- Chapel of St John the Divine
- July 11, 2021
The Rev. Robert P. Travis ~ Pentecost 7th Sunday Sermon – 8am and 9:30am Chapel of St. John the Divine, Saunderstown RI Revised Common Lectionary Proper 10 Year B 7/11/2021
Scripture Text: 2 Samuel 6:1-5, 12b-19, Psalm 24, Ephesians 1:3-14, Mark 6:14-29
Last week a lot of us probably had family gatherings.
Around the Independence Day holiday.
Have you ever noticed that family celebrations
Can often be times of our greatest struggle,
As well as the best of times for us?
For it’s at family celebrations that we often let our guard down, because we’re around those we think we can,
just be real with… and while that authenticity is important,
sometimes because of that, we forget the wisdom God gives us about how to treat others.
The biblical stories we have today
are extreme examples of this,
But we often learn from extremes.
Today’s gospel reading tells us such a story,
Of a birthday party,
That descended into the brutal killing of a holy man.
But before that we heard about King David celebrating bringing the Ark of God into the new capital city of his newly united Kingdom, and the dancing that accompanied that.
Both of these stories deal with the way people handle following God’s law, versus serving their own personal interests.
In the case of King David the very thing he is celebrating, dancing with all his might, is bringing the ark of God into his new capital city.
The ark represents God’s covenant with God’s people.
It contains the very tablets of the law that God gave to Moses, which show the standard that God wanted the chosen people to live by. In addition to bringing the physical presence of God into the capital city, this act indicates that the kingdom will follow God’s law.
But you may have noticed a little detail in that story, that Michal, the daughter of Saul, who from her window, observed King David dancing with all his might despised him in her heart. On the surface it seems that she despises David because he’s making a fool of himself in this celebration. But what’s really going on seems to be more her hatred resulting from David’s hypocrisy.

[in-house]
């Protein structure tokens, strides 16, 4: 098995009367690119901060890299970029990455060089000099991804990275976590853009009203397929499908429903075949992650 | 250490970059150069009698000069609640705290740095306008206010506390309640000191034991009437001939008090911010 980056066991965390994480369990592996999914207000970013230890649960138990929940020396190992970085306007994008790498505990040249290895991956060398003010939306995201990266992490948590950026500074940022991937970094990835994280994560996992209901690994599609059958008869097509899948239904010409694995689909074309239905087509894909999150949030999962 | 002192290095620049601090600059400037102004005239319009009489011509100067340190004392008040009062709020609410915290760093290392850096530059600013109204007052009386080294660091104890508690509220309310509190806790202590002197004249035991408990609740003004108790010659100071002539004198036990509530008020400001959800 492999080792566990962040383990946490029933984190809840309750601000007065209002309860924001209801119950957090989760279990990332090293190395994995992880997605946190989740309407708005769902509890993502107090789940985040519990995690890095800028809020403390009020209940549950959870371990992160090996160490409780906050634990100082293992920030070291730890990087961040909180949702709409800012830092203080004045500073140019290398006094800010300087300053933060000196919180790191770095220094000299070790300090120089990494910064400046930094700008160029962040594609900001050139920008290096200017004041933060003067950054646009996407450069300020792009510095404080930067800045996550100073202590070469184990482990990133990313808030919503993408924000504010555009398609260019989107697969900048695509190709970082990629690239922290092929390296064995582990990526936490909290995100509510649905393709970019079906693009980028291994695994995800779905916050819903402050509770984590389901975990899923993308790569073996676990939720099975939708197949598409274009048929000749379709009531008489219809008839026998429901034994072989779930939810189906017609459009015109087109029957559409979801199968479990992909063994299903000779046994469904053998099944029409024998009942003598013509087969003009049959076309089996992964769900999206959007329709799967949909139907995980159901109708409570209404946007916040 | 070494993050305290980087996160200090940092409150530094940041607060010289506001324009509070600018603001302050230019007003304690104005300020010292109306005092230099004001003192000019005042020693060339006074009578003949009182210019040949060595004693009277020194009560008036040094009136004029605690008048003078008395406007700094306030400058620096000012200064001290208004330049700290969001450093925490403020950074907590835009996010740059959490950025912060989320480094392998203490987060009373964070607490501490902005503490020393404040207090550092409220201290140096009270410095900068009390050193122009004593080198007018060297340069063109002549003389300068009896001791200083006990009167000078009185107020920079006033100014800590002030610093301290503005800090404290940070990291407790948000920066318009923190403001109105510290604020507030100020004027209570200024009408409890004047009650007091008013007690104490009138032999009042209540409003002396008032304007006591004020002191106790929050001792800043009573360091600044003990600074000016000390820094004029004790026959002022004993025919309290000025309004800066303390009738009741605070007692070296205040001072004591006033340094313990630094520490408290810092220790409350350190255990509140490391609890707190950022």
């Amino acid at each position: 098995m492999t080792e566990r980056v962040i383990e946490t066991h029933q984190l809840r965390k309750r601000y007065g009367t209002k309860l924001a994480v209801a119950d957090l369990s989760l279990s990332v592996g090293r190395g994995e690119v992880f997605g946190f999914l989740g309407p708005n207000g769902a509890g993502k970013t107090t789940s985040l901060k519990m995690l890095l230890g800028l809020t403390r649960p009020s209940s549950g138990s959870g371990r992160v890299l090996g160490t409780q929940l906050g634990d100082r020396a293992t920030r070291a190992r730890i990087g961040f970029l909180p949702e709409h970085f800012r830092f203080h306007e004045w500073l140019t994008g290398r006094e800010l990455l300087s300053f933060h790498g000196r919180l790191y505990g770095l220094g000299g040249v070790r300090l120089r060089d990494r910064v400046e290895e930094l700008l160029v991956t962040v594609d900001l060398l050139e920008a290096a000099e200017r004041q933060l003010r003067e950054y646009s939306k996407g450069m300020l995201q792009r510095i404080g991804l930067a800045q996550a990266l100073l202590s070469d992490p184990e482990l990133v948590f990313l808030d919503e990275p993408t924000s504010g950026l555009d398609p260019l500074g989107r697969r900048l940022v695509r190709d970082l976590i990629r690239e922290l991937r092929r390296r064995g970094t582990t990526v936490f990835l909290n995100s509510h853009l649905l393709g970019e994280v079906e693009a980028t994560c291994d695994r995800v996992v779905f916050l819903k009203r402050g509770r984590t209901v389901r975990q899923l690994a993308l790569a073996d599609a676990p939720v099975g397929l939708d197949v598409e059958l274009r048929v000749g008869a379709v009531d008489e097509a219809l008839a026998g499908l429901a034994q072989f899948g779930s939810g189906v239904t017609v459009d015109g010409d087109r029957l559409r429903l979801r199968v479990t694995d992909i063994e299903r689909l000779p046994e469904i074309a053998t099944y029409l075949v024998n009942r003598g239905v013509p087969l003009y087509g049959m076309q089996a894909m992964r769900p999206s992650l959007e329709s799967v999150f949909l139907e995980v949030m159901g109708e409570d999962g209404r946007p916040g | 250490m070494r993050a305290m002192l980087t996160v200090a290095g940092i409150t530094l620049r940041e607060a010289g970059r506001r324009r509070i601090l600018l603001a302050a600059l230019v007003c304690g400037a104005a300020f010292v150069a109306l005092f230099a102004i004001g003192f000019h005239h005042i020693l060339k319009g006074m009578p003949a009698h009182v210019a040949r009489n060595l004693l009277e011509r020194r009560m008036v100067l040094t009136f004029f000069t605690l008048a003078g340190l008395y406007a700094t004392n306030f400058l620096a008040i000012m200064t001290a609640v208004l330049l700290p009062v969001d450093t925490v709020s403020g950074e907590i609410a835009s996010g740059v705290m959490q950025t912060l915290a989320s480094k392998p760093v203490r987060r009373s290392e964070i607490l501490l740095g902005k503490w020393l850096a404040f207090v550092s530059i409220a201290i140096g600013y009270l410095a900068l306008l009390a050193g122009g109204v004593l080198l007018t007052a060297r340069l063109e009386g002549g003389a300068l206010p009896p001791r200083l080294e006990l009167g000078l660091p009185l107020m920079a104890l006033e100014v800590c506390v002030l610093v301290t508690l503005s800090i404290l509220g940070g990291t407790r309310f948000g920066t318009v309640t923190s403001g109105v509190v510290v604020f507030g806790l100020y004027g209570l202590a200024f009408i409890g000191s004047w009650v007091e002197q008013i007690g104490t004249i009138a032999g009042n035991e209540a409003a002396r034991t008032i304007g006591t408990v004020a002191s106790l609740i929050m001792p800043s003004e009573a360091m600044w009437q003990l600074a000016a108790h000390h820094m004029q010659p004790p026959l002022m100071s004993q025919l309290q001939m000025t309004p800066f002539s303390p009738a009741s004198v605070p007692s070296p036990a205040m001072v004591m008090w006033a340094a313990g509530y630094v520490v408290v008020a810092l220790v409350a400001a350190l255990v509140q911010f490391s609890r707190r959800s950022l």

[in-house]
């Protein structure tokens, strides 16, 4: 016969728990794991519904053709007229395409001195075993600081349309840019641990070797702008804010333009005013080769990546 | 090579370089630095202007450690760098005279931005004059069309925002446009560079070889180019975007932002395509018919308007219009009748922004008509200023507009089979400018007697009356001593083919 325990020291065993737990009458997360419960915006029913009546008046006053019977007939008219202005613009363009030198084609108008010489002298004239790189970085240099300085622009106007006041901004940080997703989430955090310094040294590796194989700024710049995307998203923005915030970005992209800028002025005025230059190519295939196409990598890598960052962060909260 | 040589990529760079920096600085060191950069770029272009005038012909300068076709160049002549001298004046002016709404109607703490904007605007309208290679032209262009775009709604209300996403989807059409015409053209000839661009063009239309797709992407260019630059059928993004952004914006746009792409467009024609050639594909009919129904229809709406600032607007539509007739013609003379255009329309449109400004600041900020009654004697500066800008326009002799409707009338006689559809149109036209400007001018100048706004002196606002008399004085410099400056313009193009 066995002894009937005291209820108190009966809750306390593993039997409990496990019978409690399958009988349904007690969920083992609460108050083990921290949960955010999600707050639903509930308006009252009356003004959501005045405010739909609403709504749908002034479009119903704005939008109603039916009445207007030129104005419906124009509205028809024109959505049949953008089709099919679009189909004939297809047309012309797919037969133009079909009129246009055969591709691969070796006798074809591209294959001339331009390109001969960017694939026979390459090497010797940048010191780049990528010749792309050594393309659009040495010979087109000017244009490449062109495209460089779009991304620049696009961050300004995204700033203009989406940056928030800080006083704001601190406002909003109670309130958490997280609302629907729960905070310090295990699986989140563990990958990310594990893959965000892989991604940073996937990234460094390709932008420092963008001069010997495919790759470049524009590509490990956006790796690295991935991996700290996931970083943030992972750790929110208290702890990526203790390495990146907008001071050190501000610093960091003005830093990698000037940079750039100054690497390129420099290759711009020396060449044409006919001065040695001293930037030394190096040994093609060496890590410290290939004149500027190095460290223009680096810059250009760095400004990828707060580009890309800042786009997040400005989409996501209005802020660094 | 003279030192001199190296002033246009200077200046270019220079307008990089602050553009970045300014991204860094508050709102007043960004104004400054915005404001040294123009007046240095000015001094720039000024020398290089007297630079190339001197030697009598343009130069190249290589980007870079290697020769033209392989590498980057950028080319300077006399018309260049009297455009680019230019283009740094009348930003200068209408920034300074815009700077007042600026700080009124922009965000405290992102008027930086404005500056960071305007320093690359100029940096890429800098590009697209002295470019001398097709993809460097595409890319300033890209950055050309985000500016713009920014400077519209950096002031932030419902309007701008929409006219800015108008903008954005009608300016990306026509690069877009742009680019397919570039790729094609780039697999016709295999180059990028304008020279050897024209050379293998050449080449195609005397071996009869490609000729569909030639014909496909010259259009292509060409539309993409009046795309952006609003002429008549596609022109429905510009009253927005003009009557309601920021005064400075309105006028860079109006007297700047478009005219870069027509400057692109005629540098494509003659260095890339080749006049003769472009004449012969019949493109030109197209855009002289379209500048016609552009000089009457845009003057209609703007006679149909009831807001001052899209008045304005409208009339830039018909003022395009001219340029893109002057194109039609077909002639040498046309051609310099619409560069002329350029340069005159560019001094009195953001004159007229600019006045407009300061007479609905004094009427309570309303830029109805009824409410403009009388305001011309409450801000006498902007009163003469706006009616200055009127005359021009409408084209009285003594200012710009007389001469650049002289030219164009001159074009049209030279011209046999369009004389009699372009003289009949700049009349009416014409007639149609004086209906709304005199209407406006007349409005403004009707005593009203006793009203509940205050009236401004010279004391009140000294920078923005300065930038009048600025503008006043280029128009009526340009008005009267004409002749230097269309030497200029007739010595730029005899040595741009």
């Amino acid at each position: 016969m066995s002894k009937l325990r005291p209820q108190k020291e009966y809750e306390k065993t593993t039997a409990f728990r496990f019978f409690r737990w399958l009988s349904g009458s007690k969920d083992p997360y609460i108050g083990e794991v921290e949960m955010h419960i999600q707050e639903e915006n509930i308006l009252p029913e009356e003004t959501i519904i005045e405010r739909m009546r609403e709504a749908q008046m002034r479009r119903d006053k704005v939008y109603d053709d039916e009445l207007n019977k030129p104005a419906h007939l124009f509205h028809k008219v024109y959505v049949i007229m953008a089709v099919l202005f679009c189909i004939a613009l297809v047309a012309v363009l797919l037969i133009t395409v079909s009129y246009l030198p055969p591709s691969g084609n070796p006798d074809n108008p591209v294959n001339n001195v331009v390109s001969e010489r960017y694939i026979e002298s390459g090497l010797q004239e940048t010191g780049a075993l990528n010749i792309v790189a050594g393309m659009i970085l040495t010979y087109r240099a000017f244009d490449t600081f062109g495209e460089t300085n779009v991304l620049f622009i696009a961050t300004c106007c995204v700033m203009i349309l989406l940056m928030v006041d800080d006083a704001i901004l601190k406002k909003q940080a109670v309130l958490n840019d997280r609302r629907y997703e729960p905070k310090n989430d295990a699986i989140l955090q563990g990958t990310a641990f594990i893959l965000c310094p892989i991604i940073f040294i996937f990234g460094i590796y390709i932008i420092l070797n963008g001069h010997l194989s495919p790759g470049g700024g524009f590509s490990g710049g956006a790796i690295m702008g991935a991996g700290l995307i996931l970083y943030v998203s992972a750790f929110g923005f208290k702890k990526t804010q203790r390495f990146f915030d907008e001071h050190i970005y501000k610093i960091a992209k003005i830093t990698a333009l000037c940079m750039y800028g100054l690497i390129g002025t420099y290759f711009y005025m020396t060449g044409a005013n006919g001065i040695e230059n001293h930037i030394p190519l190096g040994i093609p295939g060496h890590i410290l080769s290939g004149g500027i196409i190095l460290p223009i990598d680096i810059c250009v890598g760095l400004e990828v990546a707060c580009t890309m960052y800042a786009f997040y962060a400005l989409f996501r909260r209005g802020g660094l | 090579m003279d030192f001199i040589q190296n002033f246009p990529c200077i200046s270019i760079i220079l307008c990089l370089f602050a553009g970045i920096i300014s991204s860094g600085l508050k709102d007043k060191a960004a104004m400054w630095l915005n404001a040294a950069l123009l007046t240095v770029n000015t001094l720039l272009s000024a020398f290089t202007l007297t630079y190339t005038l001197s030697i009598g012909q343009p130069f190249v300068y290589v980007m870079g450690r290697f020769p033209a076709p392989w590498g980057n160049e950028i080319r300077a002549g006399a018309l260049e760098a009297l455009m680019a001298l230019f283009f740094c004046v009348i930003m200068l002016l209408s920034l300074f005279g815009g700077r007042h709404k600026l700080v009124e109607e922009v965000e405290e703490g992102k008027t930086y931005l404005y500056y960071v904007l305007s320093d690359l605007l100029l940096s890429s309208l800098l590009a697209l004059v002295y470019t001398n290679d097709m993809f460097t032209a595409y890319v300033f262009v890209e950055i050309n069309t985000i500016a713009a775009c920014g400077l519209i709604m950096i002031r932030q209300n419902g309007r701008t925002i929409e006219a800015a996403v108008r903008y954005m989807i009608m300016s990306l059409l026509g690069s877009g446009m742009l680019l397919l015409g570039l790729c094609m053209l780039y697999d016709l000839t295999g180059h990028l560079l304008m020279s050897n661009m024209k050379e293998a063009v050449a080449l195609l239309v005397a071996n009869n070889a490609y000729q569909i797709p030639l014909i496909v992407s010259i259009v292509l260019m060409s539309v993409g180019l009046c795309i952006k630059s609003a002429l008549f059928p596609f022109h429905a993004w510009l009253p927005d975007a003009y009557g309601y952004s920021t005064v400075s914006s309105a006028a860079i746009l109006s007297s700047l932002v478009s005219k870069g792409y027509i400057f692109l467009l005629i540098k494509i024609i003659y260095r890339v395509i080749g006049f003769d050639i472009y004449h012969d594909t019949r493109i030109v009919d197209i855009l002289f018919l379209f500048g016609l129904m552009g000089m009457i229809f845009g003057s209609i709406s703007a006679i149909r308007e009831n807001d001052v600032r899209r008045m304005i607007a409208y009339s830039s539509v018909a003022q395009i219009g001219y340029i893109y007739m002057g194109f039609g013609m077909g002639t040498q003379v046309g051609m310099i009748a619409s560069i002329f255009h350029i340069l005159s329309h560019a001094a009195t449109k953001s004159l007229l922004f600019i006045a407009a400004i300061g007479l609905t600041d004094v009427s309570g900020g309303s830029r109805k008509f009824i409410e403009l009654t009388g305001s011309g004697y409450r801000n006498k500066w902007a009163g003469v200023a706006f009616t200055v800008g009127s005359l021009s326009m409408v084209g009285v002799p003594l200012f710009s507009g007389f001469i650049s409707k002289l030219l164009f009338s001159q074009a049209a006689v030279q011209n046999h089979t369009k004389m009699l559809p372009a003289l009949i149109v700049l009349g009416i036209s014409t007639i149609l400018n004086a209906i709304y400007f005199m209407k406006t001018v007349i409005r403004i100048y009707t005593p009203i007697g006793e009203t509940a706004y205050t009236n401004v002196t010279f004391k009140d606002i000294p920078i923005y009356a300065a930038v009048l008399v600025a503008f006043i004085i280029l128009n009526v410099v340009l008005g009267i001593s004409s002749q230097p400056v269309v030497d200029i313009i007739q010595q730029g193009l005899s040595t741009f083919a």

Because she sees David celebrating bringing the law of God into his capital city. Yet she remembers, that she loved him when they were first married. Everyone thinks of David marrying Bathsheba (also a complicated story) but Michal was David’s first wife. And when David was faced with the threat of being murdered by her father, Michal risked her own life to hide her then husband David, to get him safely out of the city. But after David left he never contacted her again. Instead he took other wives, while he was away, and her father married her off to another man who loved her. But after David returned as the successful King, even though he had ignored her for years, he claimed the right to have Michal return as his wife, taking her away from her husband, to add her to his other wives, claiming that he had paid a bride price for her. He did this not because he loved her, but because he wanted the political legitimacy that being married to the daughter of king Saul would give to him. So David celebrating the Law of God, seemed despicable to her, as really in her case he was interested in following God’s law if it suited his purpose and was more interested in his own political position then actually loving the wife who saved him.